Scientists found evidence that the stem cells in amniotic fluid come from the child, not the mother.
Scientists reported Sunday they had found a plentiful source of stem cells in the fluid that cushions babies in the womb and produced a variety of tissue types from these cells -- sidestepping the controversy over destroying embryos for research.
Researchers at Wake Forest University and Harvard University reported the stem cells they drew from amniotic fluid donated by pregnant women hold much the same promise as embryonic stem cells. They reported they were able to extract the stem cells without harm to mother or fetus and turn their discovery into several different tissue cell types, including brain, liver and bone.
"Our hope is that these cells will provide a valuable resource for tissue repair and for engineered organs as well," said Dr. Anthony Atala, head of Wake Forest's regenerative medicine institute and senior researcher on the project.
It took Atala's team some seven years of research to determine the cells they found were truly stem cells that "can be used to produce a broad range of cells that may be valuable for therapy."
However, the scientists noted they still don't know exactly how many different cell types can be made from the stem cells found in amniotic fluid. They also said that even preliminary tests in patients are years away.
Still, Atala said the research reported in the scientific journal Nature Biotechnology expands far beyond similar work discussed at a heart research conference in November. There, Swiss researcher Simon Hoerstrup said he managed to turn amniotic fluid stem cells into heart cells that could be grown into replacement valves. Hoerstrup has yet to publish his work in a scientific journal.
Not a replacement
Atala said the new research has found even more promising stem cells with the potential to turn into many more medically useful replacement parts.
"We have other cell lines cooking," Atala said.
The hallmark of human embryonic stem cells, which are created in the first days after conception, is the ability to turn into any of the more than 220 cell types that make up the human body. Researchers are hopeful they can train these primordial cells to repair damaged organs in need of healthy cells.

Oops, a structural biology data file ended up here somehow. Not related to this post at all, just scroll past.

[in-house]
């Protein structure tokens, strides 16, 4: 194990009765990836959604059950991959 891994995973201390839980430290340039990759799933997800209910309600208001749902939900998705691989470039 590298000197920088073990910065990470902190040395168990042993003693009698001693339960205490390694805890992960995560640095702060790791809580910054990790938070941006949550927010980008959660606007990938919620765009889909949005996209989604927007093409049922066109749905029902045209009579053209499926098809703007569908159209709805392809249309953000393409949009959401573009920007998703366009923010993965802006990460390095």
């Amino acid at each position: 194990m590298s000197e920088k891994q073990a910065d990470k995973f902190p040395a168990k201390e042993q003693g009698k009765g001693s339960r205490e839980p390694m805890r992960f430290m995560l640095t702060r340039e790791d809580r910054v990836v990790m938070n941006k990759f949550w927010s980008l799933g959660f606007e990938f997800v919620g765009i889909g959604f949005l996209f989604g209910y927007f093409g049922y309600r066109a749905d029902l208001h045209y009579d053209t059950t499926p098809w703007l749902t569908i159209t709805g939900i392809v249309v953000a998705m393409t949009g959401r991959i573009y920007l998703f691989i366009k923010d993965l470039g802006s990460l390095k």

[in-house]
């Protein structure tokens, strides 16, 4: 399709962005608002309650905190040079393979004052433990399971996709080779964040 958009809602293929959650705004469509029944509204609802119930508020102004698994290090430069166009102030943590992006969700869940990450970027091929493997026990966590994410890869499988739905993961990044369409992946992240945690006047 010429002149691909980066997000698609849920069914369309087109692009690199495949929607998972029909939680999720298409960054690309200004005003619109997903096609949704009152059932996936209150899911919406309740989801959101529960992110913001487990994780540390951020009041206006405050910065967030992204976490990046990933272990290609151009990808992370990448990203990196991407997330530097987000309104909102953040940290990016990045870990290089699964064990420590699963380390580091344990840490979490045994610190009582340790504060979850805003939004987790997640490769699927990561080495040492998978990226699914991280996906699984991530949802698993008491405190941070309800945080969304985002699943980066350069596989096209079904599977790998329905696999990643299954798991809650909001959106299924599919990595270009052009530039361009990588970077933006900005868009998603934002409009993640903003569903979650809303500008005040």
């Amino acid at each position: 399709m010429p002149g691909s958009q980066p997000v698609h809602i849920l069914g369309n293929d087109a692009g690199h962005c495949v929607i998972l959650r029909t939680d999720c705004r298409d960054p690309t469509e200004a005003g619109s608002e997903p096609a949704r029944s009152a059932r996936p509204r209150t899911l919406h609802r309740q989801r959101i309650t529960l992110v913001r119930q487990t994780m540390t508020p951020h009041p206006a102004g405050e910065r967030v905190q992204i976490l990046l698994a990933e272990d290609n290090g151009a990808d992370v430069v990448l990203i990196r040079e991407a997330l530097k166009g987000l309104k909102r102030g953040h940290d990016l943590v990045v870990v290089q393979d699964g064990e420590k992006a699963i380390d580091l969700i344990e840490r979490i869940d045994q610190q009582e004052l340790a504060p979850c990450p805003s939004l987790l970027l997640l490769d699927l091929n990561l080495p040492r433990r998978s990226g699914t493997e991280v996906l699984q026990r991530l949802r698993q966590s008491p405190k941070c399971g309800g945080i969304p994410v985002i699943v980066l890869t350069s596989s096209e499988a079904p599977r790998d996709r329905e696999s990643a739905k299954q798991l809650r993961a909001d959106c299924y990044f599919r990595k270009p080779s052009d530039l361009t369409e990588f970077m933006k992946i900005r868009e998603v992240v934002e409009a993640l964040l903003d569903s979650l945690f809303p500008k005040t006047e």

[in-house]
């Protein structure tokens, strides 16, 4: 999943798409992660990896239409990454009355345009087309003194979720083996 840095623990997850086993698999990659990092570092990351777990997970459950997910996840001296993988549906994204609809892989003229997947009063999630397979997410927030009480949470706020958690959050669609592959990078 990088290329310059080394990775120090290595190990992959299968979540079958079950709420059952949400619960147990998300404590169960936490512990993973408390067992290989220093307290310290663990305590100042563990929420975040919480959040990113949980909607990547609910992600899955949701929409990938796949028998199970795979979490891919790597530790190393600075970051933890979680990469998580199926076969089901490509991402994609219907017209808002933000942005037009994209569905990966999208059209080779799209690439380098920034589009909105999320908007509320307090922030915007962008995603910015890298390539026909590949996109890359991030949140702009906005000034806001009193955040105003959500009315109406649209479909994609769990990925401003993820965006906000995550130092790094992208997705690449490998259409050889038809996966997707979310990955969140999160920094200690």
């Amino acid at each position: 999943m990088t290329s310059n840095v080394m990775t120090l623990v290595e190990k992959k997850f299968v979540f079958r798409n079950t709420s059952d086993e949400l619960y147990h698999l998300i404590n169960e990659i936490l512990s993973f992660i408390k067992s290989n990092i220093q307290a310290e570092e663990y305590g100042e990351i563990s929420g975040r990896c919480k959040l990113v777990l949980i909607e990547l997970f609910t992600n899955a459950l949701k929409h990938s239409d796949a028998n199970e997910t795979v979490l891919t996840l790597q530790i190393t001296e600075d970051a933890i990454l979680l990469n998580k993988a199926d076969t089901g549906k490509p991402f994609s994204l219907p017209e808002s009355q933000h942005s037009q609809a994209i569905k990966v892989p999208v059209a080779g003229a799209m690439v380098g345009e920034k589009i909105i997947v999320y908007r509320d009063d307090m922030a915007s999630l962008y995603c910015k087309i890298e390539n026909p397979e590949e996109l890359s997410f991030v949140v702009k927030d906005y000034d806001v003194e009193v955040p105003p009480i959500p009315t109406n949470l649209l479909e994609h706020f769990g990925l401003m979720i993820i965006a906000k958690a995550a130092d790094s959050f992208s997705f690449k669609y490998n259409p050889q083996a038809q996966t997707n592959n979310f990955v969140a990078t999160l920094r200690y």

However, many people, including President Bush, oppose the destruction of embryos for any reason. The Bush administration has severely restricted federal funding for the embryo work since 2001, leading many scientists to search for alternative stem-cell sources.
The cells from amniotic fluid "can clearly generate a broad range of important cell types, but they may not do as many tricks as embryonic stem cells," said Dr. Robert Lanza, chief scientist at the stem-cell company Advanced Cell Technology. "Either way, I think this work represents a giant step forward for stem-cell research."
It's the latest advance in the so-called regenerative medicine field that has sprung from Atala's lab in Winston-Salem, N.C. In April, Atala and his colleagues rebuilt bladders for seven young patients using live tissue grown in the lab.
In the latest work, Atala's team extracted a small number of stem cells swimming among the many other cell types in the amniotic fluid. One of the more promising aspects of the research is that some of the DNA of the amnio stem cells contained Y chromosomes, which means the cells came from the babies rather than the pregnant moms.
Dr. George Daley, a Harvard University stem-cell researcher, said that finding raises the possibility that someday expectant parents can freeze amnio stem cells for future tissue replacement in a sick child without fear of immune rejection.
Nonetheless, Daley said the discovery shouldn't be used as a replacement for human embryonic stem-cell research.
"While they are fascinating subjects of study in their own right, they are not a substitute for human embryonic stem cells, which allow scientists to address a host of other interesting questions in early human development," said Daley, who began work last year to clone human embryos to produce stem cells.
On the Net:
Wake Forest regenerative medicine institute: http://www.wfirm.org/
Nature Biotechnology: http://www.nature.com/nbt/index.html